Sorry!! The article you are trying to read is not available now.
Thank you very much;
you're only a step away from
downloading your reports.

US Gas Prices May Fluctuate if Canadian Bottleneck Eases

By

Once some Canadian pipeline additions enter into service, the gasoline map for US retail consumers will change.

PrintPRINT
Canadian oil producers may get a better price for crude in the overseas markets because of the glut of oil in the North American market. That, in turn, could reshape the US price market for retail gasoline, AAA said Monday.

AAA spokesman Michael Green told Oilprice there's a bottleneck building up for Canadian crude because of the general increase in North American oil production. "Canadian producers may find higher prices selling crude oil to places like China or Europe than to refineries in the central United States," he said.

The National Energy Board, Canada's independent regulator, announced in early March it approved a request from Enbridge (NYSE:ENB) to reverse the flow of oil through its Line 9 pipeline system. The project involves shifting the pipeline's direction to the East Coast and increasing its volume from 240,000 barrels per day to 300,000 bpd.

Last week, Valero Energy Corp. (NYSE:VLO) said it would source crude oil from Line 9 to feed its refineries in Quebec, a move that would eventually end the provincial dependence on oil from Algeria and other regional suppliers.

Other projects, from TransCanada's (NYSE:TRP) Energy East pipeline to the Northern Gateway for Canada's West Coast could help fuel Canadian Prime Minister Stephen Harper's efforts to bring oil to foreign markets. Currently, nearly all of Canada's oil heads to the United States.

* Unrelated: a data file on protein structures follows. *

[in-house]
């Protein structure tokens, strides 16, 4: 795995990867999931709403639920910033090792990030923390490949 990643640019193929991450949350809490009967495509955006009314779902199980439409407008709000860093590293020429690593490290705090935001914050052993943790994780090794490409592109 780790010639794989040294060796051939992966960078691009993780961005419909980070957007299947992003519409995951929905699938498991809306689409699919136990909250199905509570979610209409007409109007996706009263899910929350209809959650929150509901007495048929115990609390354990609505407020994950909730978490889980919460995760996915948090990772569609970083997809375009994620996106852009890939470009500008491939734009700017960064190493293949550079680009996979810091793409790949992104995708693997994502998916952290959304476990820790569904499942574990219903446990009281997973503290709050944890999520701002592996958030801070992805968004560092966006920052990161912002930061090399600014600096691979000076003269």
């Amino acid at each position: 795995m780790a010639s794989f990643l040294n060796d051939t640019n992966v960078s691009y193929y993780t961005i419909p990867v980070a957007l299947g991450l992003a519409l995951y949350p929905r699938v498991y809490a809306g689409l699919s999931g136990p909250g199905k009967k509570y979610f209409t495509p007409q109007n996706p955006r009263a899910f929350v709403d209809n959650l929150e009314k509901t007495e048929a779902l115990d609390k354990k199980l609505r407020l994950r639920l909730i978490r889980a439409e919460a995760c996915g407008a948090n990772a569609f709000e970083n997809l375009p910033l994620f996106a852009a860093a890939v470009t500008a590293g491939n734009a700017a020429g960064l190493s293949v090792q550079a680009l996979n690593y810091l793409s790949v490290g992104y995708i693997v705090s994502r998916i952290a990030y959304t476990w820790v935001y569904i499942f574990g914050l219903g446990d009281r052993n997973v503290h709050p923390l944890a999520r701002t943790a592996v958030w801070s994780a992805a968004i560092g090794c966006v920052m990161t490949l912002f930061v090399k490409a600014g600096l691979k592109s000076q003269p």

AAA's Green said that once all the Canadian pipeline additions enter into service, it could reshape the gasoline map for US retail consumers. With lower imports of Canadian oil into the US refinery market, the price of West Texas Intermediate, the US benchmark, could increase, which would mean slightly higher gasoline prices for central US consumers, where it's currently the cheapest.

"On the other hand, increased Canadian exports could help to lower the price of Brent and other international grades of crude oil," Green said. "This could help lower costs for US refineries along the East and West Coasts, which often rely on imported oil from overseas."

The US East Coast and West Coast markets typically have gasoline prices higher than the national average. California had the highest state average for the Lower 48 with $3.97 for a gallon of regular unleaded. New York led the East Coast market with $3.76 per gallon. The national average for Monday, according to AAA, was $3.53, relatively unchanged from the previous week.

In general, Green said the increase in North American crude-oil production has been a net benefit for consumers. The increase in gasoline supply sourced from domestic crude has shielded a North American economy that would otherwise be exposed to volatility in overseas markets. Two years ago, he said, the national spring average peaked at $3.94, but with production booming, it shouldn't pass the $3.65 mark this season.

This article was written by Daniel J. Graeber of Oilprice.com.
< Previous
  • 1
Next >
No positions in stocks mentioned.
The information on this website solely reflects the analysis of or opinion about the performance of securities and financial markets by the writers whose articles appear on the site. The views expressed by the writers are not necessarily the views of Minyanville Media, Inc. or members of its management. Nothing contained on the website is intended to constitute a recommendation or advice addressed to an individual investor or category of investors to purchase, sell or hold any security, or to take any action with respect to the prospective movement of the securities markets or to solicit the purchase or sale of any security. Any investment decisions must be made by the reader either individually or in consultation with his or her investment professional. Minyanville writers and staff may trade or hold positions in securities that are discussed in articles appearing on the website. Writers of articles are required to disclose whether they have a position in any stock or fund discussed in an article, but are not permitted to disclose the size or direction of the position. Nothing on this website is intended to solicit business of any kind for a writer's business or fund. Minyanville management and staff as well as contributing writers will not respond to emails or other communications requesting investment advice.

Copyright 2011 Minyanville Media, Inc. All Rights Reserved.
PrintPRINT
 
Featured Videos

WHAT'S POPULAR IN THE VILLE